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Thursday, July 30, 2015

'The Entertainer' a daughter's biography of dad Lyle Talbot's life in show business



By Doug Gibson

Prior to this week, if one had asked me about the late character actor, Lyle Talbot, I'd have leaned on my knowledge of cult cinema to define him. I'd have cited his three Ed Wood films and his role in the Wood documentaries a generation ago. And I'd recall his appearances as "Lex Luthor" or "Commissioner Gordon," in cheap Superman and Batman serials. Or even his role as a narrator in the Ormond family's cheapo "Mesa of Lost Women."

It's up to Talbot's daughter, New Yorker journalist Margaret Talbot, to do justice to her dad. She has written "The Entertainer: Movies, Magic and My Father's Twentieth Century, " (Riverhead Books) (link),and absolutely brilliant tale that not only encapsulates Lyle Talbot's life, but provides the subject as a background, a Zelig, a symbol, of the history of 20th century mass market entertainment.

As his daughter relates, Talbot never became a star, but he had the privilege of earning his living solely as an actor for more than 70 years, which was his lifetime goal. Born in 1902 to a mother who died a few months later, Lyle was snatched up by his grandmother, Mary Talbot,  -- who kept his natural father away -- and ran a drummers' hotel outside a train station in Brainard, Neb. The very young Lyle never had his own bed, instead sleeping curled next to the Bohemian teenage servant girls, most of Czech origin, who were hired at the hotel to learn homemaking skills, primarily cooking, from Lyle's businesswoman grandma.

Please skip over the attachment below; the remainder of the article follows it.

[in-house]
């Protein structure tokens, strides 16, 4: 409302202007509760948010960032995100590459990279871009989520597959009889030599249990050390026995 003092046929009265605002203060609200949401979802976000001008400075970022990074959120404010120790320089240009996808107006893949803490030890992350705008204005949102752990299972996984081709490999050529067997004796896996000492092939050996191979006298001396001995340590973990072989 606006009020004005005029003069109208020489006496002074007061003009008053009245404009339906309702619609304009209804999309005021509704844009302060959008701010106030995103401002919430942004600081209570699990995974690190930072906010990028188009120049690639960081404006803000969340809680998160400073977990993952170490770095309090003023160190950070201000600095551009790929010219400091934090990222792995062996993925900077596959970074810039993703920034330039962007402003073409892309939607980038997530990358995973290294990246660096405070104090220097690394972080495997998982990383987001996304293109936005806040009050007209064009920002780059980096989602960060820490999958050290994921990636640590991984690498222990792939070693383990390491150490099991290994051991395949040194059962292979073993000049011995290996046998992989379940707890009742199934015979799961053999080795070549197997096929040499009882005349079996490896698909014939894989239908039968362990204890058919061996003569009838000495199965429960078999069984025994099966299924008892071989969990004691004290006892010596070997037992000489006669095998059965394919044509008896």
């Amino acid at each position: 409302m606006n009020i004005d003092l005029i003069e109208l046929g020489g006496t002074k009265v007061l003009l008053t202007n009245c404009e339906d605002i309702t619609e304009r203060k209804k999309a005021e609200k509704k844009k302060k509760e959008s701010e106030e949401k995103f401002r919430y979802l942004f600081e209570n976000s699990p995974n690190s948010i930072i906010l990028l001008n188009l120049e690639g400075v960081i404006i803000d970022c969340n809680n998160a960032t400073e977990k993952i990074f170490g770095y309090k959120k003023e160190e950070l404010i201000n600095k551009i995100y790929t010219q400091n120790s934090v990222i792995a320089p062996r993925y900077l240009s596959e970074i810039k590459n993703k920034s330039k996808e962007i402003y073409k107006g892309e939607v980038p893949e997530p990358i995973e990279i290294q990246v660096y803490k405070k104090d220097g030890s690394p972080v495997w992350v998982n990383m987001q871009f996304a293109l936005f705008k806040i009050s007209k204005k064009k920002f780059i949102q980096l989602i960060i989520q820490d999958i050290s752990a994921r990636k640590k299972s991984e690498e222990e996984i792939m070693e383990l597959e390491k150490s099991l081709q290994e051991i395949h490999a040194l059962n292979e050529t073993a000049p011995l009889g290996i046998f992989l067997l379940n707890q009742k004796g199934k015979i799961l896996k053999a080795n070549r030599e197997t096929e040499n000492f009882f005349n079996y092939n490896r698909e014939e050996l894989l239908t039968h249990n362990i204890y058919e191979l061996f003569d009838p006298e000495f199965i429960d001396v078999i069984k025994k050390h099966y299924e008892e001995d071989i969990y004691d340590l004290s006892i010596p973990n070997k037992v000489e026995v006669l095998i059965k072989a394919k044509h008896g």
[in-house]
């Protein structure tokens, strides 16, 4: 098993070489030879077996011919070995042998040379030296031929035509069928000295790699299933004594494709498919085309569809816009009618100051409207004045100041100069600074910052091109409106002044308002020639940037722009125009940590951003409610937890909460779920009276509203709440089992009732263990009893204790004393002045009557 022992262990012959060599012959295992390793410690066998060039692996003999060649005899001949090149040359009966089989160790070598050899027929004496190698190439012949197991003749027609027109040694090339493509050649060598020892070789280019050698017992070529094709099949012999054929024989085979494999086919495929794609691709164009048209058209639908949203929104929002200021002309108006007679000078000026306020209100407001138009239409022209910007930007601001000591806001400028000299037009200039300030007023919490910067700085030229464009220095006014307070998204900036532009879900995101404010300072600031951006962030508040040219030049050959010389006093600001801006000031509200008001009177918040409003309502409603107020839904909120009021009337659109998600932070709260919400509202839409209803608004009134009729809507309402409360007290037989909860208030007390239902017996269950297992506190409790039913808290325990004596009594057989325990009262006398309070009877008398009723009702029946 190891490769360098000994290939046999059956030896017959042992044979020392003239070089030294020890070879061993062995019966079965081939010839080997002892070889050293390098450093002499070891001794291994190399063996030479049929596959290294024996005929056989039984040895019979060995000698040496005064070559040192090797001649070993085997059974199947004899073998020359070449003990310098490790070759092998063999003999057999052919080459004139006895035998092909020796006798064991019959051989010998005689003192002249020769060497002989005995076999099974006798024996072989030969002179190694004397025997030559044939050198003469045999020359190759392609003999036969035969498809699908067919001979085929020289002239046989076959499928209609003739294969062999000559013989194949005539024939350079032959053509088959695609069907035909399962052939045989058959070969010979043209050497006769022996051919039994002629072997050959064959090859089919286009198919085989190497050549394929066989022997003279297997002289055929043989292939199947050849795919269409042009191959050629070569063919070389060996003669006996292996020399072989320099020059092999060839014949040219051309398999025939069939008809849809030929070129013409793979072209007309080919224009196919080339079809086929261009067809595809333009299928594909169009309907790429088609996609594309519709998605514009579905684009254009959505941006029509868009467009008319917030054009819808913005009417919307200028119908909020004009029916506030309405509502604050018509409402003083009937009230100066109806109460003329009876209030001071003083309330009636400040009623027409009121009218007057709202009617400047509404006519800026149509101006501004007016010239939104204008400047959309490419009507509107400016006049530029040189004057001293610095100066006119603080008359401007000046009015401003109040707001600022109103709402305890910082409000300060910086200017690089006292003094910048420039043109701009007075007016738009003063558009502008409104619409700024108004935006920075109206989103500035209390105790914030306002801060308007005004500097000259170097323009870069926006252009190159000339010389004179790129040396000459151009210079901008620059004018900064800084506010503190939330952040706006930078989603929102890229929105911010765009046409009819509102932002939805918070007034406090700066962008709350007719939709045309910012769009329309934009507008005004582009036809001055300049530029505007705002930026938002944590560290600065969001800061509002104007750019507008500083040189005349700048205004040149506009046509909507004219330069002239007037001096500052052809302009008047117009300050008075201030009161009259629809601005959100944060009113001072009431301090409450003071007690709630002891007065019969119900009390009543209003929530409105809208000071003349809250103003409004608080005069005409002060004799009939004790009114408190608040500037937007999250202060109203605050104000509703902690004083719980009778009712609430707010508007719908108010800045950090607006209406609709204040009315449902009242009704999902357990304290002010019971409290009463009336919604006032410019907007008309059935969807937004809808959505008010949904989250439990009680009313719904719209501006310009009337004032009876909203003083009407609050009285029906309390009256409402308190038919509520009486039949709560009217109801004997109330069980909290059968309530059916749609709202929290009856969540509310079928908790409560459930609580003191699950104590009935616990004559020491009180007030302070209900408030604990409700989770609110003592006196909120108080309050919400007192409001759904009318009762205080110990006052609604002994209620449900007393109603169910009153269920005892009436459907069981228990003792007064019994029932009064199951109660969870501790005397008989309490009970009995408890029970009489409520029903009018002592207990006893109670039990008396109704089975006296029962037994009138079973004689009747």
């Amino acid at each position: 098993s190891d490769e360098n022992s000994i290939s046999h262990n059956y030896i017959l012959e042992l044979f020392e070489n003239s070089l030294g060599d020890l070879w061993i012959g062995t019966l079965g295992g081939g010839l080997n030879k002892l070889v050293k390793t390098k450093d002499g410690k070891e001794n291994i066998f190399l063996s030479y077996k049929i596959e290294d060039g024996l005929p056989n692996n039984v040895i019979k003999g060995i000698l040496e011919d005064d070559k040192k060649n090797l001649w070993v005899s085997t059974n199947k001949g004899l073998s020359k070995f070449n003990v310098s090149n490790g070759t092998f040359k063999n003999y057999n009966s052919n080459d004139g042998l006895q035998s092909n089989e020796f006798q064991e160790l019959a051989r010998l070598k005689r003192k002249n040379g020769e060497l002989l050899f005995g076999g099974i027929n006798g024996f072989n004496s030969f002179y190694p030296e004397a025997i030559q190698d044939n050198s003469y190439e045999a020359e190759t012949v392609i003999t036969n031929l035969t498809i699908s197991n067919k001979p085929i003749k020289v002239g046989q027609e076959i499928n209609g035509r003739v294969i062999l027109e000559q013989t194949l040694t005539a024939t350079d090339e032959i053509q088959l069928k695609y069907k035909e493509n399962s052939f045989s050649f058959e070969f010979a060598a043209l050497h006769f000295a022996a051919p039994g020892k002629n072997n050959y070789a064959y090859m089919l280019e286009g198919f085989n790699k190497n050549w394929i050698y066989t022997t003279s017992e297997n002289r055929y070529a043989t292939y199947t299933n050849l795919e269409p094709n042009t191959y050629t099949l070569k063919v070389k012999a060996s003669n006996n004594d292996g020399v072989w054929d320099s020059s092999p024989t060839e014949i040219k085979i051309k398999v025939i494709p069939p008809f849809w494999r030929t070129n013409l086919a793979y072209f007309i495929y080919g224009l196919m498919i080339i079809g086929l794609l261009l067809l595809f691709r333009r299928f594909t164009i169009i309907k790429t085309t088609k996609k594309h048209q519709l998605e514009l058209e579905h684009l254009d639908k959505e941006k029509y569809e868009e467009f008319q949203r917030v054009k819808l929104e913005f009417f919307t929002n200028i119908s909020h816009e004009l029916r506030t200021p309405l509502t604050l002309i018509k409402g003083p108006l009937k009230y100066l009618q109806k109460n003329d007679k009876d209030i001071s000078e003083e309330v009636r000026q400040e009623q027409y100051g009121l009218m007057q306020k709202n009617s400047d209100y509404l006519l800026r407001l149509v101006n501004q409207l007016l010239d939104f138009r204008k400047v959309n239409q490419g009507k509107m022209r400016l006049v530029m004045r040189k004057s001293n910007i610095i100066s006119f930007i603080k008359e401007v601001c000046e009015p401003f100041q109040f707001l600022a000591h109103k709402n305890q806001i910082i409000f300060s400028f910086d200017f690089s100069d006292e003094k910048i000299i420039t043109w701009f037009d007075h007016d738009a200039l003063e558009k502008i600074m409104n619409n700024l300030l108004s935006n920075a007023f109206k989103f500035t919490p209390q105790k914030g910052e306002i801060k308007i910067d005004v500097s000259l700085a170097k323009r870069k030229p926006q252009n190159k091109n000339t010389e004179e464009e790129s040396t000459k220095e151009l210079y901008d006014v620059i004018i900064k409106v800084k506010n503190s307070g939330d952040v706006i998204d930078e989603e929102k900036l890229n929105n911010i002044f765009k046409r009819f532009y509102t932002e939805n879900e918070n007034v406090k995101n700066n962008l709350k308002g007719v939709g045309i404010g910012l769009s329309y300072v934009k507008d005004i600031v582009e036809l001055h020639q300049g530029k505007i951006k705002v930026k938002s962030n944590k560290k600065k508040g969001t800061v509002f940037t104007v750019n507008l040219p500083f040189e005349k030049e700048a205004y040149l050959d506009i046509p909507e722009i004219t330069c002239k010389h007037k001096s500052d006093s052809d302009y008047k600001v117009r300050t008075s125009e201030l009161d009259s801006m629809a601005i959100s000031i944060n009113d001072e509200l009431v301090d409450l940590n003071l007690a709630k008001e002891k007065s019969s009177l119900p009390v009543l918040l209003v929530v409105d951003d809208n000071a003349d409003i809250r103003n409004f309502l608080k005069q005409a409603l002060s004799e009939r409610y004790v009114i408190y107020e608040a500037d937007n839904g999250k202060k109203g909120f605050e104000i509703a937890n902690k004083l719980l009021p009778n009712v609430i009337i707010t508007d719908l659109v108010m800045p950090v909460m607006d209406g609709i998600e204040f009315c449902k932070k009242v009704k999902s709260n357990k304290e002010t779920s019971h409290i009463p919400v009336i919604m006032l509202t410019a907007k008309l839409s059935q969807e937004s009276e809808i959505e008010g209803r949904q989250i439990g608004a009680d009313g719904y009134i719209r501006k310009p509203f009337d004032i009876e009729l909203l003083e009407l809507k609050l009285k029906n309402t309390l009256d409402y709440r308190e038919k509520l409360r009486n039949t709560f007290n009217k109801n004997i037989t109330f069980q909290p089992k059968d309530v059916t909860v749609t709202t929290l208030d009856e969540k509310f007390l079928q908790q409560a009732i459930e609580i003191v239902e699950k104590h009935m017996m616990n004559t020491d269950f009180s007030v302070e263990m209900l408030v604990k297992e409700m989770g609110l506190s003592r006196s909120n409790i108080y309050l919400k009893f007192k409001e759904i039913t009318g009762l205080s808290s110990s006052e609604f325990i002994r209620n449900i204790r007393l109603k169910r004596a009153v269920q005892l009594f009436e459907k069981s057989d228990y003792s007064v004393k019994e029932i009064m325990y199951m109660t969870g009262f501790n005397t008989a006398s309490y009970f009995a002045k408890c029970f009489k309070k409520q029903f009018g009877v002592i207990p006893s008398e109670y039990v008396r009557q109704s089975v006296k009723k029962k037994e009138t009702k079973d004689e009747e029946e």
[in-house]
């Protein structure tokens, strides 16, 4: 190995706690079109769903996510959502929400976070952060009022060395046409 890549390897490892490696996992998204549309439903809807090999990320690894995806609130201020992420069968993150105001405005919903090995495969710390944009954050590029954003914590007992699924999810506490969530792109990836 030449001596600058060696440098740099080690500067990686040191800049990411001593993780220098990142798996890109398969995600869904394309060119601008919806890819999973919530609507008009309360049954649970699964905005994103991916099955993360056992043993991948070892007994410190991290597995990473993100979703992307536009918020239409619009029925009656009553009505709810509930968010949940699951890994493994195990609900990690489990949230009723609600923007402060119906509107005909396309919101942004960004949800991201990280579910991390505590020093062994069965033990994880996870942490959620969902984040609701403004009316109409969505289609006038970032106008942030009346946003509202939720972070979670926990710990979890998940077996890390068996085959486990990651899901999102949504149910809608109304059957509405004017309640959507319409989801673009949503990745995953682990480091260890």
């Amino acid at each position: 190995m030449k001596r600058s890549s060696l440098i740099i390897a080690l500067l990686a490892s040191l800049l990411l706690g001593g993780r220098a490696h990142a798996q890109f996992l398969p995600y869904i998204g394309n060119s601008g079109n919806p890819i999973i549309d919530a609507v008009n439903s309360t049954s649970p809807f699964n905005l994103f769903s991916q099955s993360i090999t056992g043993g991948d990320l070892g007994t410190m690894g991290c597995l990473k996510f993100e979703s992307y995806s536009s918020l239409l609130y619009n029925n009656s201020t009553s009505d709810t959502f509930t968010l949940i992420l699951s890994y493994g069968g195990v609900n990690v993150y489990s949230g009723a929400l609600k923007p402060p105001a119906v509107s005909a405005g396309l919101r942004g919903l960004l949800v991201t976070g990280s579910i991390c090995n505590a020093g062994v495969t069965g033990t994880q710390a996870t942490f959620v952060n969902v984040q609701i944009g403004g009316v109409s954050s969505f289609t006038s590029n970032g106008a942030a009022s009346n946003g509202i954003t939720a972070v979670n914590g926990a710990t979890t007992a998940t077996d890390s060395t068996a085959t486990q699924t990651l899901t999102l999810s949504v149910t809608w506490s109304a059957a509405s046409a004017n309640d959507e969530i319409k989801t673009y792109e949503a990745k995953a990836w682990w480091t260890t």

Although deprived of contact with his son early, Lyle's dad, Ellis Henderson, eventually met his son and came to have the greatest influence on his life. Ellis and Lyle's stepmother, Anna, became entertainers, traveling the region in circuses, carnivals, predecessors to today's reality TV freak shows, and small acting troupes. Son Lyle, no doubt having the genes from dad, became an entertainer as a teenager. He started at the absolute bottom, not entertaining, but cleaning up at the circuses and carnivals. But, as author Margaret Talbot notes, assumed correctly that he would eventually get a chance to be on stage.

The genesis for many of Margaret Talbot's recollections of dad's life and times derived from the many stories she heard from her father, whether at the dinner table, living room, etc. She's done a good job of research backing the stories as well as providing what must be, for her, priceless photos of her dad at long-gone locations such as the Savidge carnivals, Chase Lister company, with the magician Mock Sad Alli, ... a life of small touring troupes of actors, traveling the Midwest, hoping the gate take would provide enough for a small payday and funds to move on to the next small town with an "opera house."

Lyle gained enough stature in the 1920s to actually start his own acting company in the south; it failed thanks to the Depression. He did attract the eye of a Warner Brothers talent scout and was invited to take a screen test in Hollywood. So broke that he had to borrow money from his agent to fund the trip, Lyle, a good looking young man, beat the odds and earned a contract after the test.